resolution to measure it (which may not be the case here--we could
calculate and display nanoseconds instead, but IIRC we don't actually
have an accurate nanosecond timer).

For comparison, here are results of HEAD without the move-semantics
patch, but with the extra TimeAnAliquot() argument immediately above:

  stream_cast     : 5.155e-006 s mean;          4 us least of 19400 runs
  minimalistic    : 3.095e-006 s mean;          3 us least of 32315 runs
  static stream   : 2.053e-006 s mean;          2 us least of 48722 runs
  static facet too: 2.079e-006 s mean;          2 us least of 48104 runs
  without str()   : 2.080e-006 s mean;          2 us least of 48067 runs

which, as ever, are to be taken cum grano salis.

> GC> Imbuing a facet statically, OAOO, is a comparatively tiny improvement, at
> GC> least for the particular facet used in this unit test.
>  But it's the same one as is used in the real code, isn't it?

There are two real functions:
 - stream_cast<>(), which uses the blank_is_not_whitespace_locale() facet
     (used as rarely as possibly, perhaps close to never)
 - ledger_format(), which uses std::comma_punct
     (used so often for PDFs that its effect is palpable)
But I assume that analyzing the effect of one facet is sufficient to
optimize the use of any, because I'm a facet egalitarian:

  What though on hamely fare we dine,
  Wear hodden grey, an' a that;
  Gie fools their silks, and knaves their wine;
  A Man's a Man for a' that

> GC> It looks like just adding the word 'static' (instead of full-blown
> GC> IIFE) suffices for the one really dramatic improvement.
>  It probably does, I don't know/remember if we tested just this change
> separately. But OTOH it makes sense -- to me at least -- to use an IIFE to
> fully initialize the stream anyhow, regardless of performance
> considerations. Again, I realize that it may seem like a weird idiom if

s/weird/mondo bizarro/

    // Initialize an integer to zero.
    static int zero{[]() {int z {0}; return z;} ()};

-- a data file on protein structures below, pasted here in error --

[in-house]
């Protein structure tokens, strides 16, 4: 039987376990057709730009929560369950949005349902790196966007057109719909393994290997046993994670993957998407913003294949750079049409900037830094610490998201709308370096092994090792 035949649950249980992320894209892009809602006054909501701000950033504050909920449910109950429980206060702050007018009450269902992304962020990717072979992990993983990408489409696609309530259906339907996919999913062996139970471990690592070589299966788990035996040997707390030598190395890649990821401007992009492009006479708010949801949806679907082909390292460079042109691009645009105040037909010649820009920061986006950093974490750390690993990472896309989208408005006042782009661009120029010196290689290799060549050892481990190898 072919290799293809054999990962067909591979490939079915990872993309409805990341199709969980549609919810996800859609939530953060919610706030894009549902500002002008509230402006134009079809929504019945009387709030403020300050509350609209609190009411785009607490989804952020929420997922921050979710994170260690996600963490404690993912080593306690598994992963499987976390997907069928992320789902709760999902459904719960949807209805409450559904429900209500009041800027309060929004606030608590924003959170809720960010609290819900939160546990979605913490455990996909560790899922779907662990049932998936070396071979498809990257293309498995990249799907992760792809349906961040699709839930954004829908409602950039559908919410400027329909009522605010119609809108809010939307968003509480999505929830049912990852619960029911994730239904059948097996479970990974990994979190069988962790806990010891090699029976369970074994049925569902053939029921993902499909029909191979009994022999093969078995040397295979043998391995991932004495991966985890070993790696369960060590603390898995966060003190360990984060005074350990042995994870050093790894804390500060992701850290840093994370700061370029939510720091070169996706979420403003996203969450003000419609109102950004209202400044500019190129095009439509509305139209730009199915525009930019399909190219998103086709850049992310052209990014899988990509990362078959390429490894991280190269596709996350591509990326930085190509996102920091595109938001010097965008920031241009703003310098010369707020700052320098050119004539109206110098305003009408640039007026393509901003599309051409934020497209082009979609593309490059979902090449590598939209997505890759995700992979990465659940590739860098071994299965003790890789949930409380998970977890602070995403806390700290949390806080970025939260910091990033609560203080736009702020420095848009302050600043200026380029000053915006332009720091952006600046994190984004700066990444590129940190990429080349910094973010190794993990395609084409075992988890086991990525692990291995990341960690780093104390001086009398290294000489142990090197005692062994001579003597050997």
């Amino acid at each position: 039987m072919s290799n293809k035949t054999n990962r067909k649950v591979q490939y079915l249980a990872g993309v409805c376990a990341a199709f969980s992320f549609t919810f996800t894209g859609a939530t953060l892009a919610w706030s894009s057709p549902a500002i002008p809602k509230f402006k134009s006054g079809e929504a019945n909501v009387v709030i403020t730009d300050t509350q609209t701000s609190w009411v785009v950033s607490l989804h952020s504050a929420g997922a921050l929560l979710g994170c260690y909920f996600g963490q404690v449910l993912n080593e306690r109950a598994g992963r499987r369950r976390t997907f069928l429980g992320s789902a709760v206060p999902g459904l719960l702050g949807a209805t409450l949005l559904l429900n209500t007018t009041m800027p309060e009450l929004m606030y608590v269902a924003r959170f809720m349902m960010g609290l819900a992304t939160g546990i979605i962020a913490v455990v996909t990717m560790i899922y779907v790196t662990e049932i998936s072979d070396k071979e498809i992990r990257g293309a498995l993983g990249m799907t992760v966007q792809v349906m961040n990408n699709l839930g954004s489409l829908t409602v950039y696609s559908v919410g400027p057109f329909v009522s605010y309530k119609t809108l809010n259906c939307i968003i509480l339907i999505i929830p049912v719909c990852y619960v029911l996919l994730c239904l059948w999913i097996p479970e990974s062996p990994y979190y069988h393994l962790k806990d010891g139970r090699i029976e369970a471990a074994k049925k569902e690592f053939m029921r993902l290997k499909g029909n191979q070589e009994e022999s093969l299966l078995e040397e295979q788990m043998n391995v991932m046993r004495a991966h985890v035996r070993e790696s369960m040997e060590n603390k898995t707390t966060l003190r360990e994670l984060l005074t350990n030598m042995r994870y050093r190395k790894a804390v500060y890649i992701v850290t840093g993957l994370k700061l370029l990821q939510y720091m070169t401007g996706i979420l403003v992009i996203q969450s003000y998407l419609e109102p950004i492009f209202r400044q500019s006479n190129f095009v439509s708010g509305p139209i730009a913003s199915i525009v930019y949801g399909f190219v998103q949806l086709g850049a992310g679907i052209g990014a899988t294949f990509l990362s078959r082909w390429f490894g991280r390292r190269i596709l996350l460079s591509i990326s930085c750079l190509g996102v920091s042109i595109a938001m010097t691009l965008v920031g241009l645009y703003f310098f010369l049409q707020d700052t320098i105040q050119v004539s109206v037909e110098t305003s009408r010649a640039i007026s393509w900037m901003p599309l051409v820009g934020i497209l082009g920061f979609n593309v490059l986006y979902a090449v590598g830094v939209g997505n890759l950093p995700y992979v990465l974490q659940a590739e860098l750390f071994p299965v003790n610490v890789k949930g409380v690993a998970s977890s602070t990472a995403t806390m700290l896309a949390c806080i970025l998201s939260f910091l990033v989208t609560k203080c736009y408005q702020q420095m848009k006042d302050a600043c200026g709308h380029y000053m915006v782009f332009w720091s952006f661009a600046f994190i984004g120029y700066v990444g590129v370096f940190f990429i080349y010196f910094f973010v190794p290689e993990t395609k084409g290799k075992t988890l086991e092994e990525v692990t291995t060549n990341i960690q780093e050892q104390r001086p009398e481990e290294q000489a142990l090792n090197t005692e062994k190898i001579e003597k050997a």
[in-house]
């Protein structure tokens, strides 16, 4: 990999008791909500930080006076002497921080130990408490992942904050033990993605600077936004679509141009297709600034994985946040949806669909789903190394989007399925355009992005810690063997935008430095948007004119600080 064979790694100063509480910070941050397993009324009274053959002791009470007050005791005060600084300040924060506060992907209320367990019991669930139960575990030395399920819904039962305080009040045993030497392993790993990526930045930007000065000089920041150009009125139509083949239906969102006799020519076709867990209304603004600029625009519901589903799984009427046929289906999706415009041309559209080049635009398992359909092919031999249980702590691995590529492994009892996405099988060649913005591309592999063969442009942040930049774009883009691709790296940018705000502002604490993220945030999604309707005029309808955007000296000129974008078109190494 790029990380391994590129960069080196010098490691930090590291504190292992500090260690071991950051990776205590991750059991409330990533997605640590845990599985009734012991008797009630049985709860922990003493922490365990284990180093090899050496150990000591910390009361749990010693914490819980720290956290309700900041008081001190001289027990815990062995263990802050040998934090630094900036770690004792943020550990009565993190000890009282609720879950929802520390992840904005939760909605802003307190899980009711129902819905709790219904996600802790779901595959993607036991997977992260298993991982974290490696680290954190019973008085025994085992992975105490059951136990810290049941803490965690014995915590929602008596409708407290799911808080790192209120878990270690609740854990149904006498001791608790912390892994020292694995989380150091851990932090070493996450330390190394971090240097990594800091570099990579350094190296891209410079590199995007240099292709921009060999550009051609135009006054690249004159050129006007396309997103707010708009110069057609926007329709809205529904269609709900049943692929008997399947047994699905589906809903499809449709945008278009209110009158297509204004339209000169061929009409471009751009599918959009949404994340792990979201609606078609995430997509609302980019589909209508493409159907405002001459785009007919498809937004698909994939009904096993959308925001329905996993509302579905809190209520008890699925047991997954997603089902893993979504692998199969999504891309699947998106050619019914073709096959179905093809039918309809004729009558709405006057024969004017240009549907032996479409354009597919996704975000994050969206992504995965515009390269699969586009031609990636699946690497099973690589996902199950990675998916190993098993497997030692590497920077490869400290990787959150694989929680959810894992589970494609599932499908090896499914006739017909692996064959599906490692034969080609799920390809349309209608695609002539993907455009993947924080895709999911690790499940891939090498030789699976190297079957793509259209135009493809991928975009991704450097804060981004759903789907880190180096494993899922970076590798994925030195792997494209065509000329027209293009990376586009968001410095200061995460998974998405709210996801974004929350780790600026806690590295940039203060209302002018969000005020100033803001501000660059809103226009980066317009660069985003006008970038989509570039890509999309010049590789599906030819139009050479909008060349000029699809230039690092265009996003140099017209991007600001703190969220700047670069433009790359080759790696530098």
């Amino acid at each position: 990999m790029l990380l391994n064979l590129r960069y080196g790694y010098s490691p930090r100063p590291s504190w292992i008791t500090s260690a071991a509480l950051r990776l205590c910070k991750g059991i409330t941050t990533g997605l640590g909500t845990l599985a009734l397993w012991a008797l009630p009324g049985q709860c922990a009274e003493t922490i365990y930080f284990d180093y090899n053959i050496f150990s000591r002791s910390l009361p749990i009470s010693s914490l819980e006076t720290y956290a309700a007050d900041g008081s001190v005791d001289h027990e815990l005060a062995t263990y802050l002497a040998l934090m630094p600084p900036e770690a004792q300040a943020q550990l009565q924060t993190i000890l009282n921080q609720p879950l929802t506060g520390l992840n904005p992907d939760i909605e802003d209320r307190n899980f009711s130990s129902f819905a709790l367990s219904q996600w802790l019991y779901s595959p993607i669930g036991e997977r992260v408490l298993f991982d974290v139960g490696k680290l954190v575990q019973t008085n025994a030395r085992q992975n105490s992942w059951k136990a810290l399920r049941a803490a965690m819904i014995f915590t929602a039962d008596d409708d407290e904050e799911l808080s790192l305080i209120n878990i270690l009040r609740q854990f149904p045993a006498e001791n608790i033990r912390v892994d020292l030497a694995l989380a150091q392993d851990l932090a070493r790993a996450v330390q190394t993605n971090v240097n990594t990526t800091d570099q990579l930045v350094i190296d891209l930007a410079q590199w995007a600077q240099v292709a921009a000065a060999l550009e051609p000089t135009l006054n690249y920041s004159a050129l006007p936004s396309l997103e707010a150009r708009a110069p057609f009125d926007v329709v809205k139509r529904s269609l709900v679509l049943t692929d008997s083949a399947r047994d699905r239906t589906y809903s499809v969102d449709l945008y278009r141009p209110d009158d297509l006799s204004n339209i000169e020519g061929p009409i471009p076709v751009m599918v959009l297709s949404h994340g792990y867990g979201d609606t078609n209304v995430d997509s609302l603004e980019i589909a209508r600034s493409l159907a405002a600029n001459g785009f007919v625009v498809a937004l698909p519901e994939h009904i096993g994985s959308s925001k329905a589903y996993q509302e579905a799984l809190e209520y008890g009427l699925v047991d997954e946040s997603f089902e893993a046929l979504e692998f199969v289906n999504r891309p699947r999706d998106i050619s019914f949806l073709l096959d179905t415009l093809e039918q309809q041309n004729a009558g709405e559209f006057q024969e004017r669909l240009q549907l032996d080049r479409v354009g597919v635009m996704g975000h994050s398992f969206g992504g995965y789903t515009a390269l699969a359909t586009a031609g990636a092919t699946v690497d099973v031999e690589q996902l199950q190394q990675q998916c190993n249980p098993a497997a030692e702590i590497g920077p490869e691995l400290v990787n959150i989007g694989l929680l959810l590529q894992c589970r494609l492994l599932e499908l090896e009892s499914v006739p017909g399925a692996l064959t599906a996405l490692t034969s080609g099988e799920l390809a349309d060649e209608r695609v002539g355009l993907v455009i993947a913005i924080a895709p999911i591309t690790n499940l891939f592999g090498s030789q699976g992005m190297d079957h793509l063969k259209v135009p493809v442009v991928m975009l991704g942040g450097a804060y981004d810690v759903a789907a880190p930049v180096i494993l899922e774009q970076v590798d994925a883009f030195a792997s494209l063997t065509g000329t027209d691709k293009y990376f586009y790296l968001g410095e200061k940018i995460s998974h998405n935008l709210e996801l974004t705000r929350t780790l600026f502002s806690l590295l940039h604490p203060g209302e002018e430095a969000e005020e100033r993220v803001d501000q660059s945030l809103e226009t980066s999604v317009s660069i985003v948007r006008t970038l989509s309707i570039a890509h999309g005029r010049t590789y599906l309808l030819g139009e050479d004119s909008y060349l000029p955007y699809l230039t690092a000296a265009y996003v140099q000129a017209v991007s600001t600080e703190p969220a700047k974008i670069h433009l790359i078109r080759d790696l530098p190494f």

In C++98, I could write that off the top of my head, and feel highly
confident that I'd gotten it right the first time.

> this is the first time you see it, but I like it because it often allows me
> to make a local variable const even if it has to be initialized in several
> steps: if it's not modified later, I can just stash these steps into a
> lambda and still initialize the variable in a single statement.

What's wrong with writing a simple auxiliary function (like imbued()
in this unit test, though in a namespace and with a less cryptic name)
right above its single point of use?

Having slept on it, however briefly, I awake viewing this as the
opposite of syntactic sugar--this is more like syntactic olestra:
(Be glad you live in a country that bans it.)

>  Of course, here the stream is not, and can't be, const, but the idea of
> having a (local) function initializing it still seems nice to me.

Putting it into a function: highly beneficial.

Making that function local: slight incremental benefit, but is it
really worth that outlandish syntax? Can we reasonably aspire to
fluency in such a language?

> GC> I imagine that there's a possibility for error when we call clear() 
> without
> GC> at the same time calling str(""). We expect the EOF flag in the static
> GC> stream object after each use, so we certainly need to clear that flag
> GC> before each reuse; yet clear() would also wipe out the 'bad' and 'fail'
> GC> flags, potentially leaving unwanted data in the buffer. We could of course
> GC> use rdstate() to test EOF only, but that sounds too complicated, and it's
> GC> cheap to call str().
>  Yes, you're right, sorry for missing this.

Okay, we'll add
which AFAICT writes its argument in the way that most clearly tells
the compiler what we want it to do. Then, once we've figured out the
std::move() vs. RVO thing (well, once you've figured it out and
explained it to me), we'll be ready to change both ledger_format and